There is little doubt that future generations will regard Harper and others as morally culpable for failing to act in the face of clear and present danger. But the prime minister is calculating that climate change is not yet an electoral issue, at least not for those Canadians who might vote for him. He is wrong. Media coverage of climate change is trending upwards and, as a result, Canadians are finally clueing in.
Over the last decade, the Toronto Star printed an average of 242 articles per year that mentioned climate change. That number rose to 422 articles in 2005 and, at the current rate, will exceed 500 articles in 2006. The more conservative Globe and Mail has a ten-year average of 180 articles, with 327 in 2005 and, at the current rate, will run 335 articles in 2006. Both Time magazine and National Geographic recently ran cover stories on the climate change crisis. Last month, even the Vancouver Sun ran a satellite photograph on its front page, altered to show how sea-level rise resulting from climate change will inundate much of the Lower Mainland within two or three centuries.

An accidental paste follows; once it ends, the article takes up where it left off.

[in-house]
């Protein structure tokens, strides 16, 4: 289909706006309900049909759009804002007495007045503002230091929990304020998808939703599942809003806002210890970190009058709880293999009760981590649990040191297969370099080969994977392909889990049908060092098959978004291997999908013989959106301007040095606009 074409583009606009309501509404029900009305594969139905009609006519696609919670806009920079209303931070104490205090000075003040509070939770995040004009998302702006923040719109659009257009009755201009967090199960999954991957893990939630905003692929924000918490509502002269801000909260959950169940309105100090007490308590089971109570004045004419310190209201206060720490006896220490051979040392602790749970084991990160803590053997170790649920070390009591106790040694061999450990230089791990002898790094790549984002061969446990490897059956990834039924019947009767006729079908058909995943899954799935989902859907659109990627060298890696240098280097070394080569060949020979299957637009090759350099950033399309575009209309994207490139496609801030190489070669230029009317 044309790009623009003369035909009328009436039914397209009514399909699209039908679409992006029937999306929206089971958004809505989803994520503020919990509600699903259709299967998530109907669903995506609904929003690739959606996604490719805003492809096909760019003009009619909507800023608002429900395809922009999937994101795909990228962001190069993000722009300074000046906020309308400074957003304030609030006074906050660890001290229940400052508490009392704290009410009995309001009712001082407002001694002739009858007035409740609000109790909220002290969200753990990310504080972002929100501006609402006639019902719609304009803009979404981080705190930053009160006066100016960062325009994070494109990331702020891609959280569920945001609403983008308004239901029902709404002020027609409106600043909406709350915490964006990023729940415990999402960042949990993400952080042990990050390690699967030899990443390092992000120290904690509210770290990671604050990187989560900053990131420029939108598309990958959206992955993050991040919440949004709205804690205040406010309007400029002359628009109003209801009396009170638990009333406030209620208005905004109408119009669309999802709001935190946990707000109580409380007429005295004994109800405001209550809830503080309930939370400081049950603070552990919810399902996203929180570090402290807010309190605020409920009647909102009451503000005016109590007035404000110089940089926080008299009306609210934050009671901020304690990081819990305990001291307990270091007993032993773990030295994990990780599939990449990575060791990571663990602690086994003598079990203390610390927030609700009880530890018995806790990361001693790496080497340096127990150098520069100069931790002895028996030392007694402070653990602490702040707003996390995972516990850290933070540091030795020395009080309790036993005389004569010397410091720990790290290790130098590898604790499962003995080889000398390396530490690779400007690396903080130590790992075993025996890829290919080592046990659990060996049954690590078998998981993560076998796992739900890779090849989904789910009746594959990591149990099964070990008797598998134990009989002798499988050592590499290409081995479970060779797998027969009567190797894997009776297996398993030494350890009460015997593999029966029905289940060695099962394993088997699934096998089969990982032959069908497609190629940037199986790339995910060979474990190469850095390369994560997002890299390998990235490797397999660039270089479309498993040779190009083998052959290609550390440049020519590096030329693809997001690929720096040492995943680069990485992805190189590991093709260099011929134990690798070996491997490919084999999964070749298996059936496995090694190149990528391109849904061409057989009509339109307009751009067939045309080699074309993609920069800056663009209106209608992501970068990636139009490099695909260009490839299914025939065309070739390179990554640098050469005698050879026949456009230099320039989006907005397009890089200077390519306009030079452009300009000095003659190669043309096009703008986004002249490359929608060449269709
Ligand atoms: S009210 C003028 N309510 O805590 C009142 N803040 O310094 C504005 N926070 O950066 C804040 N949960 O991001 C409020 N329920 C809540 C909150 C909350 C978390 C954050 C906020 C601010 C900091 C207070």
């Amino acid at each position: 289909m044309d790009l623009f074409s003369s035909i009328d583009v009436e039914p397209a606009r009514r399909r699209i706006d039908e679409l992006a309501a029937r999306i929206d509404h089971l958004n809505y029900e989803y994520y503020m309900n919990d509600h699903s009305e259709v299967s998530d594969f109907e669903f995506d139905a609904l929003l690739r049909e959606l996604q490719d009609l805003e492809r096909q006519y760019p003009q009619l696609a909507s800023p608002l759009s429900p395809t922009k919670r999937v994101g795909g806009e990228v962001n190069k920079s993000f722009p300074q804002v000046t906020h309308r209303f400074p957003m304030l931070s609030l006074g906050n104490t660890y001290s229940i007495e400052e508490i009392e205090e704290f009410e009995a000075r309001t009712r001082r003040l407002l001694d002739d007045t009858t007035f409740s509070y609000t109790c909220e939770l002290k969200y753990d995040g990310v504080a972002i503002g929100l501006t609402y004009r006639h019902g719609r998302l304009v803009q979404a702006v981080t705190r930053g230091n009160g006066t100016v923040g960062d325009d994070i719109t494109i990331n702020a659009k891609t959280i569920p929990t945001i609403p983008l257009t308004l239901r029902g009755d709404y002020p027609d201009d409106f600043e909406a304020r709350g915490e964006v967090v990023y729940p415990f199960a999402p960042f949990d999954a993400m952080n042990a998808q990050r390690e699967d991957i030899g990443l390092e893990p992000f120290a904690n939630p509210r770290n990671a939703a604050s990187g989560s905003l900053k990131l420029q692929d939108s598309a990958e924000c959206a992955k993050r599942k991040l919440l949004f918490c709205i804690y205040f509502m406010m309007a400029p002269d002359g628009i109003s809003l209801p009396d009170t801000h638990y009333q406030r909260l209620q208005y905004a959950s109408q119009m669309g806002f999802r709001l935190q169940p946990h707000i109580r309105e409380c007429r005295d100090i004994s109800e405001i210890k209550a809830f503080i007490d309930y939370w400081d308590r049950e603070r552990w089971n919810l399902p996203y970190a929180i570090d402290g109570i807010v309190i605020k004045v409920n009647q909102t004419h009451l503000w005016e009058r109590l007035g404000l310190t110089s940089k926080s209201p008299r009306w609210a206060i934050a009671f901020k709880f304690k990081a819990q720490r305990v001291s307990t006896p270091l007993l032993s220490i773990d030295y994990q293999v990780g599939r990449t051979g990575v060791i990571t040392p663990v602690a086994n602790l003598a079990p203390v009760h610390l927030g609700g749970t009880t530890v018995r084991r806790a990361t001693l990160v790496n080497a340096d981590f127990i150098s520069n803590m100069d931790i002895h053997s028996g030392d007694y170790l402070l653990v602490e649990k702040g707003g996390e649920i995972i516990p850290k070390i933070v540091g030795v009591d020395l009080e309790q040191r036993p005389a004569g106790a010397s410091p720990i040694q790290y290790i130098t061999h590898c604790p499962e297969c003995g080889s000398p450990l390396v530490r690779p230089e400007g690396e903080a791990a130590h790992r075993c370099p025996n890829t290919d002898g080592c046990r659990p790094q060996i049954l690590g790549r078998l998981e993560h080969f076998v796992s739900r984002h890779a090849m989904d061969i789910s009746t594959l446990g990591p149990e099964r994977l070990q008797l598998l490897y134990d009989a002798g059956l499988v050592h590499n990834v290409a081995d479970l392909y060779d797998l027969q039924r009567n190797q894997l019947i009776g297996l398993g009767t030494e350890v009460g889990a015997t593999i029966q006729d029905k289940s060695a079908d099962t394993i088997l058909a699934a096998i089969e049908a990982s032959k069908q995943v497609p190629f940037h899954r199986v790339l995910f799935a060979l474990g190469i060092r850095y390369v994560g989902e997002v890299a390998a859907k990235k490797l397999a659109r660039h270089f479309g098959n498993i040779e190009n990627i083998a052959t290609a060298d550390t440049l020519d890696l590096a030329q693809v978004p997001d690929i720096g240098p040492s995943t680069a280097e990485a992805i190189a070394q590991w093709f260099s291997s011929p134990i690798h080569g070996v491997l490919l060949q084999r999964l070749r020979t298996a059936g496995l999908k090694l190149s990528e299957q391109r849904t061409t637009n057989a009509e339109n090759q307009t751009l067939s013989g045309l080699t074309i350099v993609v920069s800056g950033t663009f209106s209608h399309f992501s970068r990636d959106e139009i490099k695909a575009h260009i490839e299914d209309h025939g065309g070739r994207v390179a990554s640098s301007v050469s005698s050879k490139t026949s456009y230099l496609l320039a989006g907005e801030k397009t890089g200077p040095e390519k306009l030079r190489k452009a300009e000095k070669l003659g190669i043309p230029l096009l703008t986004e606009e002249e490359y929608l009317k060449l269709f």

Social scientists speak of "tipping points" in public awareness. When a tipping point is reached, seemingly deep-rooted attitudes can change very quickly. When the tipping point on climate change arrives, opinions will change across Canadian society. Conservative voters concentrated in rural and suburban areas are even more vulnerable to climate change than urban elites. It will also become apparent that Canadian policymakers have been negligent on this issue, as compared to policymakers elsewhere. Almost two years ago, Tony Blair warned that climate change could be "so far-reaching in its impact and irreversible in its destructive power, that it alters radically human existence." On this all-important issue, which is poised to become an election issue, Stephen Harper is way behind the curve.
Afghanistan: mission impossible
The first Canadian soldiers arrived in Afghanistan shortly after the terrorist attacks on the World Trade Centre and Pentagon: a photograph of Canadian commandos handling Afghan detainees was published on January 22, 2002. That same month, 750 regular soldiers were sent to Kandahar as part of a U.S.-led "counter-insurgency" mission. Four of those soldiers were killed by U.S. "friendly fire" before their unit returned home in July 2002.